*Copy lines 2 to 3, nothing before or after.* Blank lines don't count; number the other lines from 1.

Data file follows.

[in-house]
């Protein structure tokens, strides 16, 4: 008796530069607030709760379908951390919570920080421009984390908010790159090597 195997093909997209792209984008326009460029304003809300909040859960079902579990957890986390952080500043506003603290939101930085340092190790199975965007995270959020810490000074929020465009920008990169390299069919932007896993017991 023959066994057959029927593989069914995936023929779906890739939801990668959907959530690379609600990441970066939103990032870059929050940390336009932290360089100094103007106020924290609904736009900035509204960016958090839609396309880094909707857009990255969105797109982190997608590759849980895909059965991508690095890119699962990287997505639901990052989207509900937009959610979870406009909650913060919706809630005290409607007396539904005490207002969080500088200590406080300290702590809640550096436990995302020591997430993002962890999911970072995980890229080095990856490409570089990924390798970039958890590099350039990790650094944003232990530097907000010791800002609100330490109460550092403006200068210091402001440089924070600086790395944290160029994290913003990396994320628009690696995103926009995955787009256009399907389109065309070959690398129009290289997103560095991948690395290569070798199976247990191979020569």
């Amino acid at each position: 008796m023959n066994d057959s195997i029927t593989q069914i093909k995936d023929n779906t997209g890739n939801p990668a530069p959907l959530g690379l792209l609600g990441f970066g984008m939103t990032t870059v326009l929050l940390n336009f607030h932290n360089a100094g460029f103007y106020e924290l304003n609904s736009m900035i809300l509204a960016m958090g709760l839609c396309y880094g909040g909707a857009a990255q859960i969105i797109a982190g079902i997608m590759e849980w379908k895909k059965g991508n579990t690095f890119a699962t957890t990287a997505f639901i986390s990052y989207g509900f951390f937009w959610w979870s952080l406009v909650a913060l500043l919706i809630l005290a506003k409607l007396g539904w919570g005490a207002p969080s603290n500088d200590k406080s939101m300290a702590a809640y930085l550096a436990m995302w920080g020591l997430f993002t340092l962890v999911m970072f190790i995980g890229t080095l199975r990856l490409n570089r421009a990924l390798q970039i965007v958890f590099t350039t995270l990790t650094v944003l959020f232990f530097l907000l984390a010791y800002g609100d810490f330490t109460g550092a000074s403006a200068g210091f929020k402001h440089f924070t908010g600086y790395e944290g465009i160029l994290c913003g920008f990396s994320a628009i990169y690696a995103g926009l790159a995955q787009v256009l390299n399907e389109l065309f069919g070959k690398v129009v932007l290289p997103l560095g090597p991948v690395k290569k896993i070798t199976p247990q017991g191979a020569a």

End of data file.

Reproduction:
């Protein structure tokens, strides 16, 4: 008796530069607030709760379908951390919570920080421009984390908010790159090597 195997093909997209792209984008326009460029304003809300909040859960079902579990957890986390952080500043506003603290939101930085340092190790199975965007995270959020810490000074929020465009920008990169390299069919932007896993017991 023959066994057959029927593989069914995936023929779906890739939801990668959907959530690379609600990441970066939103990032870059929050940390336009932290360089100094103007106020924290609904736009900035509204960016958090839609396309880094909707857009990255969105797109982190997608590759849980895909059965991508690095890119699962990287997505639901990052989207509900937009959610979870406009909650913060919706809630005290409607007396539904005490207002969080500088200590406080300290702590809640550096436990995302020591997430993002962890999911970072995980890229080095990856490409570089990924390798970039958890590099350039990790650094944003232990530097907000010791800002609100330490109460550092403006200068210091402001440089924070600086790395944290160029994290913003990396994320628009690696995103926009995955787009256009399907389109065309070959690398129009290289997103560095991948690395290569070798199976247990191979020569």
């Amino acid at each position: 008796m023959n066994d057959s195997i029927t593989q069914i093909k995936d023929n779906t997209g890739n939801p990668a530069p959907l959530g690379l792209l609600g990441f970066g984008m939103t990032t870059v326009l929050l940390n336009f607030h932290n360089a100094g460029f103007y106020e924290l304003n609904s736009m900035i809300l509204a960016m958090g709760l839609c396309y880094g909040g909707a857009a990255q859960i969105i797109a982190g079902i997608m590759e849980w379908k895909k059965g991508n579990t690095f890119a699962t957890t990287a997505f639901i986390s990052y989207g509900f951390f937009w959610w979870s952080l406009v909650a913060l500043l919706i809630l005290a506003k409607l007396g539904w919570g005490a207002p969080s603290n500088d200590k406080s939101m300290a702590a809640y930085l550096a436990m995302w920080g020591l997430f993002t340092l962890v999911m970072f190790i995980g890229t080095l199975r990856l490409n570089r421009a990924l390798q970039i965007v958890f590099t350039t995270l990790t650094v944003l959020f232990f530097l907000l984390a010791y800002g609100d810490f330490t109460g550092a000074s403006a200068g210091f929020k402001h440089f924070t908010g600086y790395e944290g465009i160029l994290c913003g920008f990396s994320a628009i990169y690696a995103g926009l790159a995955q787009v256009l390299n399907e389109l065309f069919g070959k690398v129009v932007l290289p997103l560095g090597p991948v690395k290569k896993i070798t199976p247990q017991g191979a020569a």